Wednesday, June 6, 2012

How Should Republicans Attack Obama?

On Monday, I sketched out a strategy that Democrats might use against Romney in the general election campaign. Today, I will do the same for Republicans.

For Romney, the strategy is clearer than it is for Obama. He needs to relentlessly focus on the economy. He needs to make the case that the economy is demonstrably worse under Obama than it was when he inherited (his campaign can make use of straightforward statistics such as the employment rate to do this). He also needs to make use of the fact that average Americans are still quite worried about the economy and their personal situations. He can ask Ronald Reagan’s famous question from the 1980 debate: “are you better off than you were four years ago?”  Most Americans whether they are or not will say “no.”

Now, Obama will argue that the portrait Romney is painting is unfair, and that he in fact inherited a terrible economic situation from the crash of the financial sector in 2008. He will also argue that the steps he took prevented a depression from taking place. But I think that will be a hard sell with voters. He will essentially tell them “yeah things are bad, but they could have been worse. Please vote for me.” Romney’s message is much simpler: “the economy is terrible, and President Obama failed to fix it. Let’s try something different.”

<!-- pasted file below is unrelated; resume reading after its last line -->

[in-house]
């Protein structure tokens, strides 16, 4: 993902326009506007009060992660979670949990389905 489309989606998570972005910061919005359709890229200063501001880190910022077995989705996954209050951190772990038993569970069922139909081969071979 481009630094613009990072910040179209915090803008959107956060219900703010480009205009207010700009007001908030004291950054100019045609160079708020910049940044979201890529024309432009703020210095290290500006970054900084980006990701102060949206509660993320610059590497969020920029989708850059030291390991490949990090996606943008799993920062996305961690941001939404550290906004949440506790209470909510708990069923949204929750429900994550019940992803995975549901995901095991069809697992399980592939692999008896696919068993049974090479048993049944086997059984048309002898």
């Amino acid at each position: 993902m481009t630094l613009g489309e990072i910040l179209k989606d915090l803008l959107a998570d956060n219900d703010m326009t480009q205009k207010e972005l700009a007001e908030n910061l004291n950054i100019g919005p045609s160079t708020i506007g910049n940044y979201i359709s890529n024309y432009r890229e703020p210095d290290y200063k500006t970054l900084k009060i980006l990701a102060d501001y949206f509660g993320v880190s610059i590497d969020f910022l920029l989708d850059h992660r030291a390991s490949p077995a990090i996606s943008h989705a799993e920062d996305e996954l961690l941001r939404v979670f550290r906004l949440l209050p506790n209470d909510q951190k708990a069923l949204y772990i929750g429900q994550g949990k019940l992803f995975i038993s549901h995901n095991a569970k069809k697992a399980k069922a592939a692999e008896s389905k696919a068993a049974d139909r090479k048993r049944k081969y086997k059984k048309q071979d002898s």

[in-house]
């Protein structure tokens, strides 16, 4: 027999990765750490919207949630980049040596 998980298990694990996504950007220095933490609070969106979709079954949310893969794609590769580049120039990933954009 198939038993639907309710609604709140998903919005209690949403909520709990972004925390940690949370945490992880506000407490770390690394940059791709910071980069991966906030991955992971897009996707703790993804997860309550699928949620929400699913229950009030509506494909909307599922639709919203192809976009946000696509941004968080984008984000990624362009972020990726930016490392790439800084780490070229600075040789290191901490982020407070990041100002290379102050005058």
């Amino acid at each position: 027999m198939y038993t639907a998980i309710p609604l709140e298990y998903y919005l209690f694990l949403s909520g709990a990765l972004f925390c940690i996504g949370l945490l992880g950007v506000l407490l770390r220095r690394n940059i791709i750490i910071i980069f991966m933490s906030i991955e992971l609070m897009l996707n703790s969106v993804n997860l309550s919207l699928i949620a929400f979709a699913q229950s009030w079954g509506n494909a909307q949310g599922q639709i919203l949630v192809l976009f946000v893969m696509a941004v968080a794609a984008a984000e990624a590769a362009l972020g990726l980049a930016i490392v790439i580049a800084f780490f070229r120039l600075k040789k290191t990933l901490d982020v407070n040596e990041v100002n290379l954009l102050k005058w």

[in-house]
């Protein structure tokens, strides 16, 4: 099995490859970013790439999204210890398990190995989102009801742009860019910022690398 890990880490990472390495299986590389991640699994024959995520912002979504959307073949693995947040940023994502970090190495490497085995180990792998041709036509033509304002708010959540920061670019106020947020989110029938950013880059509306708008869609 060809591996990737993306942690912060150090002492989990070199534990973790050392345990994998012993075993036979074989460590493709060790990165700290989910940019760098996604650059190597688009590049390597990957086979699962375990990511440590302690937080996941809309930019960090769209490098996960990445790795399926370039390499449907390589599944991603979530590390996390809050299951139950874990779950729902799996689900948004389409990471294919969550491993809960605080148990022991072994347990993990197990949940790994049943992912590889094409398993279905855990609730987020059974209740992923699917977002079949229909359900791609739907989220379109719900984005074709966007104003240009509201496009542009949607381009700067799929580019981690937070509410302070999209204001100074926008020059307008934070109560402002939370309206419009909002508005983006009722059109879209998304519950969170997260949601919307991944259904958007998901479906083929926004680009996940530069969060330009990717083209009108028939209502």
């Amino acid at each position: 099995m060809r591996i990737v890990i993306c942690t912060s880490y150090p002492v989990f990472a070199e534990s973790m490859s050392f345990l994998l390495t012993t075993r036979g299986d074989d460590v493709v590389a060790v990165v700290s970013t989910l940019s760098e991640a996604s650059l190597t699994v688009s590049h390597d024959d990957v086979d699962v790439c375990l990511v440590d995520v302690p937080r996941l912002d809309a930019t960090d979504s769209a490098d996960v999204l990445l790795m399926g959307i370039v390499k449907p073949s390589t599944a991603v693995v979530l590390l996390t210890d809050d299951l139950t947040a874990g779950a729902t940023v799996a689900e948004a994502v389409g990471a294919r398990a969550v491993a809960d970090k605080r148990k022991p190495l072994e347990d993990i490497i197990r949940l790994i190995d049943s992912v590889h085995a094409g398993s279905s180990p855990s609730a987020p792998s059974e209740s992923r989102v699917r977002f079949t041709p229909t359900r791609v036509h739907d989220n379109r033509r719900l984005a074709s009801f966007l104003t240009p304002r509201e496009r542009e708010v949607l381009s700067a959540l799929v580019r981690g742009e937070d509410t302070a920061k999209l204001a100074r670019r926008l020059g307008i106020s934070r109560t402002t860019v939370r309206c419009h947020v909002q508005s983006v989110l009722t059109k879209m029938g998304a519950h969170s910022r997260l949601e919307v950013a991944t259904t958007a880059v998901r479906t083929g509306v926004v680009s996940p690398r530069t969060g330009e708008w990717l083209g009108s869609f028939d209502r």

President Obama will no doubt try and tout his record in the realm of foreign policy (such as the killing of Bin Laden), but whenever he tries to do so, Romney should stay focused on the economy. He can say that the best way for American to remain strong in the international arena is to have a strong economy, which Obama has proven unable to fix. Obama will also try and counter-attack on the economy by talking about Romney’s economic performance as Governor in Massachusetts. But Romney’s retort is clear. When Obama says that employment grew at a much slower than average pace in Massachusetts, Romney can say “Yes, but at least we gained jobs when I was Governor. We can’t say the same for you as President. Besides, why are you going back almost ten years ago to attack me, when most Americans are worried about whether they’ll have a job tomorrow?”

Of course, the success of this strategy depends on how the economy does in the next several months. If it follows the path suggested by last week’s job report, it will be extremely potent. Even if the economy starts improving, it is hard to see it doing so enough to completely allay the concerns of voters. And it depends on events. Perhaps something will happen that will cause the focus of the election to shift to foreign policy or terrorism, something that might suit Obama better. No matter what though, the strategy I outlined needs to be a crucial part of Romney’s message.

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